[font color=\'#000000\']the small sensors suffer more from noise than the larger sensors, smaller photosites, therefore less signal, therefore more amplification, therefore more noise.[/font]
[font color=\'#000000\']I have to quible slightly: a small sensor only has worse noise if you operate them with the same aperture ratio and shutter speed as a larger sensor. This is an intuitive, common but unfair comparison, since the small sensor is then also giving more DOF (in the normal case that the focal length is smaller in order to get the same FOV): this spare DOF can often be traded away to get increased light gathering ability by using a lower aperture ratio.
Specifically, if instead you use the same aperture diameter and shutter speed with the smaller sensor (so a lower aperture ratio in proportion to the shorter focal length used) the sensor will gather the same amount of light, so have the same signal and need the same amount of amplification, but the smaller sensor size will produce somewhat less thermal noise, so S/N will be the same or slightly better.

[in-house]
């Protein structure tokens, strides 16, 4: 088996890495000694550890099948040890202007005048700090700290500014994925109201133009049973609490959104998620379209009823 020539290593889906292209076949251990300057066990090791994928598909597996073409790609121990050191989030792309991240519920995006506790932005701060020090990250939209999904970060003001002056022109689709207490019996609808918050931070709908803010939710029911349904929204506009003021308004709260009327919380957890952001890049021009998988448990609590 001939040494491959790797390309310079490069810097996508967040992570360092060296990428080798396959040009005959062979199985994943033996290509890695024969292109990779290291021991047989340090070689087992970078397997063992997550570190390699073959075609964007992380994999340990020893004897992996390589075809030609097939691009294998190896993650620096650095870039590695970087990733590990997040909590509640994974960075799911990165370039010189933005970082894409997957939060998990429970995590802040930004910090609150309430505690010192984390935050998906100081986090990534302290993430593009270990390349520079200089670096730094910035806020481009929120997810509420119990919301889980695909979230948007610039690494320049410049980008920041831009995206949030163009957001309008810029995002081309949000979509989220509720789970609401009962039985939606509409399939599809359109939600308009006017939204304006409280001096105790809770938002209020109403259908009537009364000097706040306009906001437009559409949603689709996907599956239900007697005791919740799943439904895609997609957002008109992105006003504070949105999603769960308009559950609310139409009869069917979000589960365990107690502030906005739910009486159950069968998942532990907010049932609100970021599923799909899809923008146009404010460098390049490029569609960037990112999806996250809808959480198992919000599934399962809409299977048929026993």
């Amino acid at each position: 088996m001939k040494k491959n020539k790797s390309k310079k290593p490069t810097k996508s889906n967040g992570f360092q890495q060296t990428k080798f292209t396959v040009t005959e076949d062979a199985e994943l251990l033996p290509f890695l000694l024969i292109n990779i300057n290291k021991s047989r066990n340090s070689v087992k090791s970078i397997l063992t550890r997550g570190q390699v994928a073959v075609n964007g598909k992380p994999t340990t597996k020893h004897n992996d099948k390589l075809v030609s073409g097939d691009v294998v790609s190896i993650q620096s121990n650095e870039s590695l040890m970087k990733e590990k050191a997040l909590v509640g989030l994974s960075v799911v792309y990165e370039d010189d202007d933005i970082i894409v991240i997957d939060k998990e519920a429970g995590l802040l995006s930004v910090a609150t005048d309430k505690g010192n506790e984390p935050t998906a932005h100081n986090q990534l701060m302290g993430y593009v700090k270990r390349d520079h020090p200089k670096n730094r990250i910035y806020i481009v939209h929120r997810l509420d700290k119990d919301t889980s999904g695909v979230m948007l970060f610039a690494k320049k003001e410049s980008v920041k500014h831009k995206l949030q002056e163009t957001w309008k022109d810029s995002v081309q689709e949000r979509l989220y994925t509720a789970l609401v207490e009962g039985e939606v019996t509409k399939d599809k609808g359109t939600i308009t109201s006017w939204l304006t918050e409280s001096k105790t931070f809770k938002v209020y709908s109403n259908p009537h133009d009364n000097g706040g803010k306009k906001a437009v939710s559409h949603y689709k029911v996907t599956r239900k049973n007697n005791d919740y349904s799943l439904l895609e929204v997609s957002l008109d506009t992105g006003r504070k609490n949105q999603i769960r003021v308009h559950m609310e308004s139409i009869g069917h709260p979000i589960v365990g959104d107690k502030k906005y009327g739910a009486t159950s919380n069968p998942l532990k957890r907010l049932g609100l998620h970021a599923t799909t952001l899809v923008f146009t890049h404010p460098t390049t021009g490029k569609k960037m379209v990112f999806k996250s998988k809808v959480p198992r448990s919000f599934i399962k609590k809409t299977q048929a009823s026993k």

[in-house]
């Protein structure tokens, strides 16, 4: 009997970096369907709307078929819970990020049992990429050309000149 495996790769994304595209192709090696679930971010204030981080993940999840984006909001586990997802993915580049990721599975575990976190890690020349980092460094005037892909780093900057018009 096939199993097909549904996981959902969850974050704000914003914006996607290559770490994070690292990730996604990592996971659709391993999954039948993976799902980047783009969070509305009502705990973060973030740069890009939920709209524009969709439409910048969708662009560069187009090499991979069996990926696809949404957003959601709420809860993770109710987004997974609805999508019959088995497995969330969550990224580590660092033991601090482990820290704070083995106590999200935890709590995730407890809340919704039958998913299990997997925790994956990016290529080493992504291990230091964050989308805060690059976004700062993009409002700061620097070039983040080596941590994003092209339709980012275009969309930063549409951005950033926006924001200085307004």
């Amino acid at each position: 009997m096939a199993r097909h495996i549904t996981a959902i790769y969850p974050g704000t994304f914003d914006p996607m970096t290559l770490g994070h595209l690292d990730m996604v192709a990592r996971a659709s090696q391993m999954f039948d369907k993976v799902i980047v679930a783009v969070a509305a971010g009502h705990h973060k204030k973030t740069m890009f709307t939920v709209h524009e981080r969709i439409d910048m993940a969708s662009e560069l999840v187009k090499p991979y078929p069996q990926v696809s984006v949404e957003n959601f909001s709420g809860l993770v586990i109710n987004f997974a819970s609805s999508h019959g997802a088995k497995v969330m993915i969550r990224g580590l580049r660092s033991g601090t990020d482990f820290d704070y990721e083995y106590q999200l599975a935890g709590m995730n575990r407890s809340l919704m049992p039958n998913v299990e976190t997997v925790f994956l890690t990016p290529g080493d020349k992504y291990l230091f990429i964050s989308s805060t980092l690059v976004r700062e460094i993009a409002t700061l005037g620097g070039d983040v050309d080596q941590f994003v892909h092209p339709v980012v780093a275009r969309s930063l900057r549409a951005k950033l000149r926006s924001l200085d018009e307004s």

The side effect is that a lower sensor ISO setting is used. This approach fails partially if the required lower ISO rating is below the sensor's minimum; but in that case, using the sensor's minimum ISO rating seems to give adequately low noise levels with even quite small sensors and pixels, and this can be compensated for with some combination of a smaller aperture and/or higher shutter speed, and hence more DOF and/or decreased blurring from subject and camera motion compared to the larger format.[/font]